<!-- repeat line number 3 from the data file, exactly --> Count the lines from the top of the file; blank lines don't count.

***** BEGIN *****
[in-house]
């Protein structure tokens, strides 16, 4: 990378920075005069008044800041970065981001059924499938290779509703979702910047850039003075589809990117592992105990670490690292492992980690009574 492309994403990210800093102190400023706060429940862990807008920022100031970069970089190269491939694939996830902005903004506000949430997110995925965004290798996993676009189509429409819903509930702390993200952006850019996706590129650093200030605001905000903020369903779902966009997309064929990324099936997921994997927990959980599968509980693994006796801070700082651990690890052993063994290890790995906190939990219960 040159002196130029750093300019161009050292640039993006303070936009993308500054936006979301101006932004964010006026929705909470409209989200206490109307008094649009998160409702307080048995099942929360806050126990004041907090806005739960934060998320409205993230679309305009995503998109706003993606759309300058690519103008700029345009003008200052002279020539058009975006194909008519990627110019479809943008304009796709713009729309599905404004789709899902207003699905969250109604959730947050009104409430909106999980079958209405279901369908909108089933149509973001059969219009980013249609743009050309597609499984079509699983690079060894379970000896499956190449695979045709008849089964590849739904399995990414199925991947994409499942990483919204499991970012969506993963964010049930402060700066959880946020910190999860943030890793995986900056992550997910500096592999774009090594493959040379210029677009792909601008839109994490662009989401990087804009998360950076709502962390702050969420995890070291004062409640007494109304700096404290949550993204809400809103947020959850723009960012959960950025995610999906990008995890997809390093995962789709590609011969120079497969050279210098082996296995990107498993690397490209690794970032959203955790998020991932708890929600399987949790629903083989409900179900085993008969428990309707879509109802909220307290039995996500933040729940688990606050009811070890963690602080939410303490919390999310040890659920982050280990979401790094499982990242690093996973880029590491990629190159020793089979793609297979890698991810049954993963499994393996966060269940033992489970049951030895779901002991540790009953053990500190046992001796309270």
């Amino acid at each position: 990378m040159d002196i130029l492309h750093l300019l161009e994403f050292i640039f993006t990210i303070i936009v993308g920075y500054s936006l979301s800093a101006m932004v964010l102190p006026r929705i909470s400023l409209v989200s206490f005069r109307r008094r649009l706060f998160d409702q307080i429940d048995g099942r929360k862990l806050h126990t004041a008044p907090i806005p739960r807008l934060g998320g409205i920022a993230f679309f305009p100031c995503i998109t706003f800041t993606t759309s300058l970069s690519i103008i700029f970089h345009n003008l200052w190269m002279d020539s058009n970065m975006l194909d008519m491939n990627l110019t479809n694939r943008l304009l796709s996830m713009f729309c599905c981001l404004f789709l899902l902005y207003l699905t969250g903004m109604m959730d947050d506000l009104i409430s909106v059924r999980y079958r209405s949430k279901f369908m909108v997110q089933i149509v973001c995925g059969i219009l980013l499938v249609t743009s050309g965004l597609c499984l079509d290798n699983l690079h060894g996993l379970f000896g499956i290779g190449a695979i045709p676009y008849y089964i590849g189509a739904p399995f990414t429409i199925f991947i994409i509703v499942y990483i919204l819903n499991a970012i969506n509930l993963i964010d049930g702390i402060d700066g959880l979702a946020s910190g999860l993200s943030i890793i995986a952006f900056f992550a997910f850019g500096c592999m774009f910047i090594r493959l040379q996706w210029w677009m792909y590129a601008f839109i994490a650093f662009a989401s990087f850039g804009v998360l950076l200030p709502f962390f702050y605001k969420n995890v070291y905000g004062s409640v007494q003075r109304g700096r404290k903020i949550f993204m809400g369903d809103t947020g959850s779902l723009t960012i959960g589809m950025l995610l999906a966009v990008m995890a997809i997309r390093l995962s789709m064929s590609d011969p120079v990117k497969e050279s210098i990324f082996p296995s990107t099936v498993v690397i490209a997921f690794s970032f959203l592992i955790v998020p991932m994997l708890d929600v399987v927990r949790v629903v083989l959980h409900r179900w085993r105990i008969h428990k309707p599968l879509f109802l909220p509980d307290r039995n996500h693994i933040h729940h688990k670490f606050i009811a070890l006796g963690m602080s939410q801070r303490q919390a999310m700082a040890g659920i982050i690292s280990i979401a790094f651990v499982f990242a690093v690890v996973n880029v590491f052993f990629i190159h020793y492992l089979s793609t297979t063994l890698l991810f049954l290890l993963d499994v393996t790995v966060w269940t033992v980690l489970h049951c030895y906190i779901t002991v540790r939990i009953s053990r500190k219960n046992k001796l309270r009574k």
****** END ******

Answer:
């Amino acid at each position: 990378m040159d002196i130029l492309h750093l300019l161009e994403f050292i640039f993006t990210i303070i936009v993308g920075y500054s936006l979301s800093a101006m932004v964010l102190p006026r929705i909470s400023l409209v989200s206490f005069r109307r008094r649009l706060f998160d409702q307080i429940d048995g099942r929360k862990l806050h126990t004041a008044p907090i806005p739960r807008l934060g998320g409205i920022a993230f679309f305009p100031c995503i998109t706003f800041t993606t759309s300058l970069s690519i103008i700029f970089h345009n003008l200052w190269m002279d020539s058009n970065m975006l194909d008519m491939n990627l110019t479809n694939r943008l304009l796709s996830m713009f729309c599905c981001l404004f789709l899902l902005y207003l699905t969250g903004m109604m959730d947050d506000l009104i409430s909106v059924r999980y079958r209405s949430k279901f369908m909108v997110q089933i149509v973001c995925g059969i219009l980013l499938v249609t743009s050309g965004l597609c499984l079509d290798n699983l690079h060894g996993l379970f000896g499956i290779g190449a695979i045709p676009y008849y089964i590849g189509a739904p399995f990414t429409i199925f991947i994409i509703v499942y990483i919204l819903n499991a970012i969506n509930l993963i964010d049930g702390i402060d700066g959880l979702a946020s910190g999860l993200s943030i890793i995986a952006f900056f992550a997910f850019g500096c592999m774009f910047i090594r493959l040379q996706w210029w677009m792909y590129a601008f839109i994490a650093f662009a989401s990087f850039g804009v998360l950076l200030p709502f962390f702050y605001k969420n995890v070291y905000g004062s409640v007494q003075r109304g700096r404290k903020i949550f993204m809400g369903d809103t947020g959850s779902l723009t960012i959960g589809m950025l995610l999906a966009v990008m995890a997809i997309r390093l995962s789709m064929s590609d011969p120079v990117k497969e050279s210098i990324f082996p296995s990107t099936v498993v690397i490209a997921f690794s970032f959203l592992i955790v998020p991932m994997l708890d929600v399987v927990r949790v629903v083989l959980h409900r179900w085993r105990i008969h428990k309707p599968l879509f109802l909220p509980d307290r039995n996500h693994i933040h729940h688990k670490f606050i009811a070890l006796g963690m602080s939410q801070r303490q919390a999310m700082a040890g659920i982050i690292s280990i979401a790094f651990v499982f990242a690093v690890v996973n880029v590491f052993f990629i190159h020793y492992l089979s793609t297979t063994l890698l991810f049954l290890l993963d499994v393996t790995v966060w269940t033992v980690l489970h049951c030895y906190i779901t002991v540790r939990i009953s053990r500190k219960n046992k001796l309270r009574k």